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When The Stories About Mistreated Babies Come, War is Imminent

In the popular mind, wars are very sudden things, usually launched without warning against an unsuspecting enemy. Pearl Harbour is the most famous example, but we’ve also been conditioned to fear the possibility of an ICBM exchange, which would mean that we could potentially all be destroyed before more than a handful of us even knew what was going on. The truth is that The Powers That Be plan major wars long in advance – and their propaganda is calculated accordingly.

Even in video games like Civilization VI, it rarely happens that war is just launched out of the blue. The game mechanics incentivise a belligerent to make a denouncement before declaring war, and this is faithful to how history has transpired. There are far too many signs of impending war for this article to cover, but it will cover one sign that war has become imminent: when the mainstream propaganda organs begin to accuse a foreign enemy of mistreating babies in some manner.

In World War One, the British propagandists spread stories about the soldiers of the Huns (Germans) bayonnetting babies in their cribs when they invaded Belgium. The logic appeared to be that an enemy accused of such deeds was so evil that anyone who considered themselves a right-thinking person was morally obliged to volunteer for the armed forces so as to go and smash it.

The propaganda was effective – the British Empire recruited millions of its men to fight the Germans, and these men fought with the genuine belief that they were opposing an evil order.

When World War Two rolled around, Anglo propagandists saw no need to reinvent the wheel. And duly, we were told the same stories about Japanese soldiers bayonetting babies, this time babies of Chinese and Filipino origin. This had a similar effect on the receiving population, and millions of men signed up to fight the Imperial Japanese.

In the lead up to the Gulf War in 1990, the infamous Nayirah testimony got the American public onboard with an American invasion of Kuwait. Nayirah was purported to be a 15-year old Kuwaiti who had been present when Iraqi soldiers invaded. Her testimony involved a harrowing tale about watching helplessly on as plundering Iraqi soldiers went as far as dumping babies out of incubators in their haste to steal everything.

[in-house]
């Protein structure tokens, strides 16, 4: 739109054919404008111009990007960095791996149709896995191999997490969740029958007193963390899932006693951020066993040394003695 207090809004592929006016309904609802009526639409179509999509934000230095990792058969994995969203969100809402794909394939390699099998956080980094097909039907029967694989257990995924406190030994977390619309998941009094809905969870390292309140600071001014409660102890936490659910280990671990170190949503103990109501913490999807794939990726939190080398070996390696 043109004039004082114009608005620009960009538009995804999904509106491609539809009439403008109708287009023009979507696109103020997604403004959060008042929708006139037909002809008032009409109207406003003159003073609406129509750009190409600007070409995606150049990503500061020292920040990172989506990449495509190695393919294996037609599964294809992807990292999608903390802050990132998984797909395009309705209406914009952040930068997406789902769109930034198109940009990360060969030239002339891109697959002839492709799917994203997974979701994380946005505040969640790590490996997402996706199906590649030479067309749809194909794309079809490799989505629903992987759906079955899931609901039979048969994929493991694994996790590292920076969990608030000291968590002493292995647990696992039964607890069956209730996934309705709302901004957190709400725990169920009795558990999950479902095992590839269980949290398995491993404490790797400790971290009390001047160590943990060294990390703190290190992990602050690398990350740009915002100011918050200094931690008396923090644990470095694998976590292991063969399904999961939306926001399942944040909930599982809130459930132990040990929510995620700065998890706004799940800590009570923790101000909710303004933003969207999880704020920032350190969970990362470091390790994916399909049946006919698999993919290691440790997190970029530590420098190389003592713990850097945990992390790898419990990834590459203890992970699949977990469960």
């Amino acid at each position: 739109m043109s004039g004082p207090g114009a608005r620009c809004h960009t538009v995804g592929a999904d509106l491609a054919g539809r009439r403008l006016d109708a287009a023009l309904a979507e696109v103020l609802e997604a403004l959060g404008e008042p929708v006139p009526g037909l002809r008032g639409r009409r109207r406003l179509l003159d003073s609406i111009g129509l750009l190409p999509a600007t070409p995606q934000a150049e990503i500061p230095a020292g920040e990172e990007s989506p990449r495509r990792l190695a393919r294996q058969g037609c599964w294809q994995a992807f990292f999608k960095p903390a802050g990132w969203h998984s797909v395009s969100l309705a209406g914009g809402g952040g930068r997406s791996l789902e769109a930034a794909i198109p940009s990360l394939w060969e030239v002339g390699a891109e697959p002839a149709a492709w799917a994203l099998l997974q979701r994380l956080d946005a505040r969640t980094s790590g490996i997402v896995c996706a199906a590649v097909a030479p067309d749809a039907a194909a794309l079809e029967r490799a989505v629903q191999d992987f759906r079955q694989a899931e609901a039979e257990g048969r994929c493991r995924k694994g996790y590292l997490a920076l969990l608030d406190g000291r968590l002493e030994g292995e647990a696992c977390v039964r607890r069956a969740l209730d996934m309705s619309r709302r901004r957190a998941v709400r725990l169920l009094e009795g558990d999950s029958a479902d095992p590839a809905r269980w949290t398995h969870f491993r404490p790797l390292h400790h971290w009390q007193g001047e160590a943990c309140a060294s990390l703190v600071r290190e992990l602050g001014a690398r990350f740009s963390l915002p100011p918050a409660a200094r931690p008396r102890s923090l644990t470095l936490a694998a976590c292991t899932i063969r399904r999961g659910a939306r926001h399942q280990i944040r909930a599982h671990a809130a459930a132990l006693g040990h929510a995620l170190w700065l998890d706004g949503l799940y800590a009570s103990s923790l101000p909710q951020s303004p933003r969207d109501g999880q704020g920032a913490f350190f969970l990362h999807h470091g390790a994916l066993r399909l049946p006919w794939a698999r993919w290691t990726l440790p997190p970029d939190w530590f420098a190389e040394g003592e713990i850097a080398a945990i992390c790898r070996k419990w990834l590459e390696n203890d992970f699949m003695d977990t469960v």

Neither the American public nor the media saw fit to challenge this narrative. Who could be so cruel as to ask sceptical questions when the well-being of incubator babies were on the line?

In 2018, the Eye of the Empire is turned upon North Korea. Because of their intercontinental ballistic missile program, North Korea threatens to become a brutally disruptive force in the Asia-Pacific region. They could already put a nuclear warhead on a missile and hit Japan with it, and America might well intervene before America itself comes into range.

That explains why there has been so much anti-North Korea propaganda in the mainstream media in recent months, such as this piece in Australia. The linked piece recounts another harrowing story, this time of a “hero defector” who is now informing the world that the dogs in China eat better than North Koreans.

This degree of propaganda, with phrases like “hero defector”, is worrisome, as it speaks of an effort to make North Koreans appear killworthy to Western audiences. The real cause for alarm will come if and when the Western propaganda organs start reporting stories about babies being starved to death, or being thrown into soup-pots by starving villagers.

If stories like that ever come then you will know that the war drums are beating.

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If you enjoyed reading this essay, you can get a compilation of the Best VJMP Essays and Articles of 2017 from Amazon for Kindle or Amazon for CreateSpace (for international readers), or TradeMe (for Kiwis).